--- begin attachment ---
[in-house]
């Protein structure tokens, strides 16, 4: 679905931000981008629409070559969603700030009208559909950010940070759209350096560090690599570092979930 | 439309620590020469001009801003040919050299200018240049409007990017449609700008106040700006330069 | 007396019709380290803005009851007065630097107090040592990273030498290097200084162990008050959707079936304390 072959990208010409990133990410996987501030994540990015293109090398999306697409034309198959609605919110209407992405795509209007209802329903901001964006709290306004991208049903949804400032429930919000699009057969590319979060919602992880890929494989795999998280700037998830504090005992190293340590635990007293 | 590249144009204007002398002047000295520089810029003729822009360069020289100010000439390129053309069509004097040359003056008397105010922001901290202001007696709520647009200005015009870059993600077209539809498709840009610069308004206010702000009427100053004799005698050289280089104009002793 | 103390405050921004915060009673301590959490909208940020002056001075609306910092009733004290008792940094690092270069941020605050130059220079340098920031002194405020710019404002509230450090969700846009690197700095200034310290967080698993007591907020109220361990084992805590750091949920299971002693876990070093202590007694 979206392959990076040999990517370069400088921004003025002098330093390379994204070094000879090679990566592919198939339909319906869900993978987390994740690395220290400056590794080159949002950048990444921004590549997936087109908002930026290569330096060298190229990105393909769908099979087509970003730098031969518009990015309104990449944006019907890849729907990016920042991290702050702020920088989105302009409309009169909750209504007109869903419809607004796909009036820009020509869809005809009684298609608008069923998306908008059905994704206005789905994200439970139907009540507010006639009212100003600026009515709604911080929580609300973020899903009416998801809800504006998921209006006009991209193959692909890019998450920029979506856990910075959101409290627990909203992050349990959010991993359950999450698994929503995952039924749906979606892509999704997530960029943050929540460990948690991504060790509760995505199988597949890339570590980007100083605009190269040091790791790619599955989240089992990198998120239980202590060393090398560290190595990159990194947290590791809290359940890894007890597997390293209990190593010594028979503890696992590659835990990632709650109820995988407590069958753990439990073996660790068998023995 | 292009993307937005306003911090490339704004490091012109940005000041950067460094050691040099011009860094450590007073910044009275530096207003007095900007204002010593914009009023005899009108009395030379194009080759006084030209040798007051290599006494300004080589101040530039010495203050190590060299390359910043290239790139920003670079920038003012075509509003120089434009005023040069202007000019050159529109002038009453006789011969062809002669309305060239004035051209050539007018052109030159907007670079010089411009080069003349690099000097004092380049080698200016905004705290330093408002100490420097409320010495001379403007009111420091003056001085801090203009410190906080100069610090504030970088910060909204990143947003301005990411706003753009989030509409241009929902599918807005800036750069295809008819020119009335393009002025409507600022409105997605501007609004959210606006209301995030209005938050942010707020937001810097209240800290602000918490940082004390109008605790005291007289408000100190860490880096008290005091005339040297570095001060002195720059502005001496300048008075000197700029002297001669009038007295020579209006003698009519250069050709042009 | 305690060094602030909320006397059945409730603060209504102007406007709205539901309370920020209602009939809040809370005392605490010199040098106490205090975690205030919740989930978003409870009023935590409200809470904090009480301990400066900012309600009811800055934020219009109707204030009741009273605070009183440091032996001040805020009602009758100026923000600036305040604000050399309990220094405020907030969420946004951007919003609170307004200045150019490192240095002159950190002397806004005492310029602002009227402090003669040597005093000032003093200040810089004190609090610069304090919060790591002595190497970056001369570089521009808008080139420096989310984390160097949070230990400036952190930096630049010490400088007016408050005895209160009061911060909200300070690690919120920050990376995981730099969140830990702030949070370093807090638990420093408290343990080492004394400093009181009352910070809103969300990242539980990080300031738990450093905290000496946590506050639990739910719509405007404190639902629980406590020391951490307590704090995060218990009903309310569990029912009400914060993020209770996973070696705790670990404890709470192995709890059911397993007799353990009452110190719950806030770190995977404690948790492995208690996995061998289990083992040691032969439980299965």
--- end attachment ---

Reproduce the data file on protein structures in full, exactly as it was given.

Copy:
[in-house]
């Protein structure tokens, strides 16, 4: 679905931000981008629409070559969603700030009208559909950010940070759209350096560090690599570092979930 | 439309620590020469001009801003040919050299200018240049409007990017449609700008106040700006330069 | 007396019709380290803005009851007065630097107090040592990273030498290097200084162990008050959707079936304390 072959990208010409990133990410996987501030994540990015293109090398999306697409034309198959609605919110209407992405795509209007209802329903901001964006709290306004991208049903949804400032429930919000699009057969590319979060919602992880890929494989795999998280700037998830504090005992190293340590635990007293 | 590249144009204007002398002047000295520089810029003729822009360069020289100010000439390129053309069509004097040359003056008397105010922001901290202001007696709520647009200005015009870059993600077209539809498709840009610069308004206010702000009427100053004799005698050289280089104009002793 | 103390405050921004915060009673301590959490909208940020002056001075609306910092009733004290008792940094690092270069941020605050130059220079340098920031002194405020710019404002509230450090969700846009690197700095200034310290967080698993007591907020109220361990084992805590750091949920299971002693876990070093202590007694 979206392959990076040999990517370069400088921004003025002098330093390379994204070094000879090679990566592919198939339909319906869900993978987390994740690395220290400056590794080159949002950048990444921004590549997936087109908002930026290569330096060298190229990105393909769908099979087509970003730098031969518009990015309104990449944006019907890849729907990016920042991290702050702020920088989105302009409309009169909750209504007109869903419809607004796909009036820009020509869809005809009684298609608008069923998306908008059905994704206005789905994200439970139907009540507010006639009212100003600026009515709604911080929580609300973020899903009416998801809800504006998921209006006009991209193959692909890019998450920029979506856990910075959101409290627990909203992050349990959010991993359950999450698994929503995952039924749906979606892509999704997530960029943050929540460990948690991504060790509760995505199988597949890339570590980007100083605009190269040091790791790619599955989240089992990198998120239980202590060393090398560290190595990159990194947290590791809290359940890894007890597997390293209990190593010594028979503890696992590659835990990632709650109820995988407590069958753990439990073996660790068998023995 | 292009993307937005306003911090490339704004490091012109940005000041950067460094050691040099011009860094450590007073910044009275530096207003007095900007204002010593914009009023005899009108009395030379194009080759006084030209040798007051290599006494300004080589101040530039010495203050190590060299390359910043290239790139920003670079920038003012075509509003120089434009005023040069202007000019050159529109002038009453006789011969062809002669309305060239004035051209050539007018052109030159907007670079010089411009080069003349690099000097004092380049080698200016905004705290330093408002100490420097409320010495001379403007009111420091003056001085801090203009410190906080100069610090504030970088910060909204990143947003301005990411706003753009989030509409241009929902599918807005800036750069295809008819020119009335393009002025409507600022409105997605501007609004959210606006209301995030209005938050942010707020937001810097209240800290602000918490940082004390109008605790005291007289408000100190860490880096008290005091005339040297570095001060002195720059502005001496300048008075000197700029002297001669009038007295020579209006003698009519250069050709042009 | 305690060094602030909320006397059945409730603060209504102007406007709205539901309370920020209602009939809040809370005392605490010199040098106490205090975690205030919740989930978003409870009023935590409200809470904090009480301990400066900012309600009811800055934020219009109707204030009741009273605070009183440091032996001040805020009602009758100026923000600036305040604000050399309990220094405020907030969420946004951007919003609170307004200045150019490192240095002159950190002397806004005492310029602002009227402090003669040597005093000032003093200040810089004190609090610069304090919060790591002595190497970056001369570089521009808008080139420096989310984390160097949070230990400036952190930096630049010490400088007016408050005895209160009061911060909200300070690690919120920050990376995981730099969140830990702030949070370093807090638990420093408290343990080492004394400093009181009352910070809103969300990242539980990080300031738990450093905290000496946590506050639990739910719509405007404190639902629980406590020391951490307590704090995060218990009903309310569990029912009400914060993020209770996973070696705790670990404890709470192995709890059911397993007799353990009452110190719950806030770190995977404690948790492995208690996995061998289990083992040691032969439980299965």